6. Make the visit long enough to have at least one thing to praise and one thing to polish. Some visits are very short and others last a little longer. Usually, I observe from 5-15 minutes. I want to have at least one thing to praise, or reinforce, about the lesson and one thing to suggest for improvement. Often, the suggestions are actually questions, "What ideas might you try to involve more students in the discussion?" I want to be extremely positive and make the teacher feel safe and supported.

7. Meet with the teacher briefly face-to-face to discuss the visit. Within 24 hours, I do my very best to meet with the teacher face-to-face to have a very brief conversation about the classroom visit. I present the positive feedback and then ask a question or make a suggestion for a possible improvement. I always try to remember that I am only seeing a small snapshot of a much bigger picture.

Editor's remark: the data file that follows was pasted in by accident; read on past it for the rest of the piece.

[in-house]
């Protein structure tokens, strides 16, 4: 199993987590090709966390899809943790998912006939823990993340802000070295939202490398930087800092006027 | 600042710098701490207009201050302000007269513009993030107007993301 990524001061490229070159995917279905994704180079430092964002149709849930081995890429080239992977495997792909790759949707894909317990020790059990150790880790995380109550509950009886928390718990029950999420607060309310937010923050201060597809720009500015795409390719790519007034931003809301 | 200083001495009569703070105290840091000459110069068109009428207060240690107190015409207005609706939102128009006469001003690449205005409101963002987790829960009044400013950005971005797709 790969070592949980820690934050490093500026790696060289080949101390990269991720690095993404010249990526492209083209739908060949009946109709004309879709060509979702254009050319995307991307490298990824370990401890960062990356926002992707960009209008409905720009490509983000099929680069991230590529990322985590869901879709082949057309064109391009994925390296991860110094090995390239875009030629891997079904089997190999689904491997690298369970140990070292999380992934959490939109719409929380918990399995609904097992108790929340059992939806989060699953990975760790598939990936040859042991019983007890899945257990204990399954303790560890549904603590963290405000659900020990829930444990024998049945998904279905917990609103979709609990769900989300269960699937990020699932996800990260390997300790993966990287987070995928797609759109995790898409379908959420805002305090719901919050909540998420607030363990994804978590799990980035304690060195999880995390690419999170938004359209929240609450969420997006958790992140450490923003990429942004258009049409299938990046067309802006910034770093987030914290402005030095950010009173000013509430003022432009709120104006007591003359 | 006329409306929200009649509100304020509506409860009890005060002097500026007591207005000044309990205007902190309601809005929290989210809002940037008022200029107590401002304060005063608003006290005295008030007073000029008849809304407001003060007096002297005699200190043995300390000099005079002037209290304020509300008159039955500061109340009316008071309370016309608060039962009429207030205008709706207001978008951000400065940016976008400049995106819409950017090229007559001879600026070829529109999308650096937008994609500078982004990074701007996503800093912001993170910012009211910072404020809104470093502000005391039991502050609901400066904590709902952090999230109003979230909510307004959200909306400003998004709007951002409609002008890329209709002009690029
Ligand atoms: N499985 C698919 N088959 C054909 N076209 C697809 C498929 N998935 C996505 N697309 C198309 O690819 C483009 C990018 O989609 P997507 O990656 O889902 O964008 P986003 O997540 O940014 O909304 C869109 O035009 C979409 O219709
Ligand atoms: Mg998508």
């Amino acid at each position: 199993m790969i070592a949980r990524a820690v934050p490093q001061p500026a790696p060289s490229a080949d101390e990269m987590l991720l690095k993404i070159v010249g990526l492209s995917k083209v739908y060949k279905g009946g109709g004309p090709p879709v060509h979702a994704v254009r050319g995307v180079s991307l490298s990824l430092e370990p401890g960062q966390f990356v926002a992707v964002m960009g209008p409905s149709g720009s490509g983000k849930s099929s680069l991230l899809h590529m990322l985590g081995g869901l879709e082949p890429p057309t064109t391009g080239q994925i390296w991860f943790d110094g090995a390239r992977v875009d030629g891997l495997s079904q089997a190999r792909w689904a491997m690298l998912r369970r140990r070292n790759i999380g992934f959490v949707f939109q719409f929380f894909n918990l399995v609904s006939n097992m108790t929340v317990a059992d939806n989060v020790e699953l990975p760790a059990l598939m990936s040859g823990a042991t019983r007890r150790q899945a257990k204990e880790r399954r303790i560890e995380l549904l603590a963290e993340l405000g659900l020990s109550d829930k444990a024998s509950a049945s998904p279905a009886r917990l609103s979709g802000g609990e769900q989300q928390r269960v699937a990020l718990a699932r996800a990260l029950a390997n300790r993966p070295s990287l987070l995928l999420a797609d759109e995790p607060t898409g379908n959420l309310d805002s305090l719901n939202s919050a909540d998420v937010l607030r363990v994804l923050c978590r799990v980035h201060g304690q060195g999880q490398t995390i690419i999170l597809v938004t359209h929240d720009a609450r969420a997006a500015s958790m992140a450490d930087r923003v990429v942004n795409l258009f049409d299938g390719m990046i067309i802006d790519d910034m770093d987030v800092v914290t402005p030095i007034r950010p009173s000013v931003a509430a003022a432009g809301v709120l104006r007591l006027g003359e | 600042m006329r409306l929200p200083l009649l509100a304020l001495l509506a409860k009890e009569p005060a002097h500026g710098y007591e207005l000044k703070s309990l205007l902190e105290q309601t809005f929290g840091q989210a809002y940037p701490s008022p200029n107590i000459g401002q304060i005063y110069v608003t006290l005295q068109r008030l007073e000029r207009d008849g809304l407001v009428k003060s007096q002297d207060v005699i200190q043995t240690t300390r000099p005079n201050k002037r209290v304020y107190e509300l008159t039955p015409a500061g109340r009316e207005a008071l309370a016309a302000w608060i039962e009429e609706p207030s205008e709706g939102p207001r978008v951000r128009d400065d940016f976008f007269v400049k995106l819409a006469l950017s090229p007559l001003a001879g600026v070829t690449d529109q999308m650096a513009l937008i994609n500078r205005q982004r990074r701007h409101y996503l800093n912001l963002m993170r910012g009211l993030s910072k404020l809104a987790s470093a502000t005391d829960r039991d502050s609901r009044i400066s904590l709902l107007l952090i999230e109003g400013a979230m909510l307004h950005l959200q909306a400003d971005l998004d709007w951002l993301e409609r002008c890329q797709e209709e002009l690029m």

7. Follow-up with an email to affirm what was discussed during the visit. After my visit with the teacher, I send an email thanking him or her and summarizing the main points of what was discussed. I think this helps to reinforce the ideas we generated and helps to create more traction for possible improvements or adjustments. Ultimately, I want every interaction generating more excitement and passion about teaching and learning.

Note: The work of Kim Marshall has had the greatest influence on this post and my work of instructional observation and coaching. 

Question: How are observations working at your school? In what ways are they helpful or not helpful? Leave a comment below or share on Facebook or Twitter. I want to hear from you!